Insurance Appeals Guide

Not all drugs or medical services will be paid for by your health insurance. Sometimes your insurance company will say no or will only pay a small amount. If this happens, you can appeal.

An insurance appeal may be called different things by different providers such as Request for Reconsideration, Medical Benefit Appeal, Coverage Appeal, Pharmacy Benefit Appeal, or Prescription Drug Coverage Appeal.

An appeal is when you ask your insurance company to change its decision about covering the cost of a prescription or medical service. Every insurance type and plan has a different appeal process. Although there is no uniform way to do an appeal, the following information explains some things about the various private and government insurance types.

Why won’t my insurance pay?

Sometimes your insurance company will not pay for your drugs or medical services. This happens for different reasons, such as:
  • The insurance company has a select list of drugs it will pay for but your drug isn’t on the list.
  • There are lower-cost drugs available.
  • The drug or treatment is so new, the insurance company hasn’t decided if it wants to pay for it yet until the company learns more about it.
  • Your illness doesn’t match the illness the insurance company has on record for that drug to treat.
  • Your prescription instructs you to take a different amount or dosage than what is allowed by your insurance company.
  • Your prescription instructs you to take the drug for a different amount of time than what is allowed by your insurance company.

No matter the reason, all insurance companies allow you to ask that they change their decision. This request is known as an appeal.

Types of Health Insurance

  • Private or commercial health insurance. Many different companies run these programs. Some examples include Aetna, Blue Cross/Blue Shield and United Healthcare.
  • Government health insurance. Such as Medicaid, Medicare, Veterans (VA) Health, Benefits or TRICARE

Every insurance type and every insurance company has a different set of steps that you and your doctor will need to do to appeal. Although the steps may be different, some parts of the process are the same from company to company.

Some common steps and items needed for appeals across most insurance types include:

Insurance or Member ID Cards

All insurance types give you an insurance card. This card contains very important information, including:
  • The name of your insurance
  • Your identification number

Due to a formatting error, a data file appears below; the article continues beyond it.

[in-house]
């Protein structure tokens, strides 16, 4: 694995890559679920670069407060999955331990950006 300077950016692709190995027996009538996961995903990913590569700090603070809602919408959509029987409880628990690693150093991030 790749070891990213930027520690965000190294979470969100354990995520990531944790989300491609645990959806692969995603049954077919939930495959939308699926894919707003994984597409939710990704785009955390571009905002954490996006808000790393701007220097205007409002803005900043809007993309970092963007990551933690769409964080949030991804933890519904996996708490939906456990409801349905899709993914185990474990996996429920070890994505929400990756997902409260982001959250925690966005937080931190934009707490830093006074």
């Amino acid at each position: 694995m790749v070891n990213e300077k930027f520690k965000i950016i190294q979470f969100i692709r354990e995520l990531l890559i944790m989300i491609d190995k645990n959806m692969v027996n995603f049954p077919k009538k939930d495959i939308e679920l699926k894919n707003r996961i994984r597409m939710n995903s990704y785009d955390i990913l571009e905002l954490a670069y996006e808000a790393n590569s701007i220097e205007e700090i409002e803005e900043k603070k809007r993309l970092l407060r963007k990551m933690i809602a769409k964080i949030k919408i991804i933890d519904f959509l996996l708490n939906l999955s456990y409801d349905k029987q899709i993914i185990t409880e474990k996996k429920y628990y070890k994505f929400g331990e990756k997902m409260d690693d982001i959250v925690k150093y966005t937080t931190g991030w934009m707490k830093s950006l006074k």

• The phone numbers to call for appeals and other information

It is your right to file an appeal for payment with your insurance company if you feel that a drug or service should have been covered but wasn’t. Follow this list of “Do’s and Don’ts” to increase your likelihood of success in your appeal.

DO:
  • Use the phone numbers on the back of your insurance card to call and find out how to make your appeal.
  • Make your appeal as soon as you decide to appeal. Appeals have a time limit, no matter the insurance type, and they take time. The sooner you get started the better.
  • Ask your doctor for help with an appeal.
  • Follow the steps your insurance plan tells you to do.
  • Think about asking someone you know to help you with the appeal.
  • Make copies of your paperwork before you send it to anyone.
  • Include your name, address and phone number in your appeal.
  • Include your doctor’s name, address and phone number in your appeal.
  • Include your insurance ID number and any other claim number on everything you send with your appeal.
  • Include the name of the drug or service you are appealing.
  • Include any copies you can get of your treatment records from your doctor.
  • Include a copy of any representative authorizations.
  • Include any other items you think support your case.
  • Be as detailed as possible about what you are appealing.
  • Call your doctor and pharmacy after a few days to make sure they are working on your appeal.
DON’T:
  • Don’t wait too long to appeal. Appeals all have a time limit, no matter the insurance type.
  • Don’t think you have to do this by yourself. Most doctors’ offices will help or you can look into getting someone to help.
  • Don’t send paperwork if it doesn’t have anything to do with your appeal.
  • Don’t send paperwork you already sent unless the insurance company asks for it again.
  • Don’t send your original paperwork. Only send copies (unless you are told to send the originals).
  • Don’t hesitate to call your insurance with any questions. The phone number is on the back of your insurance card.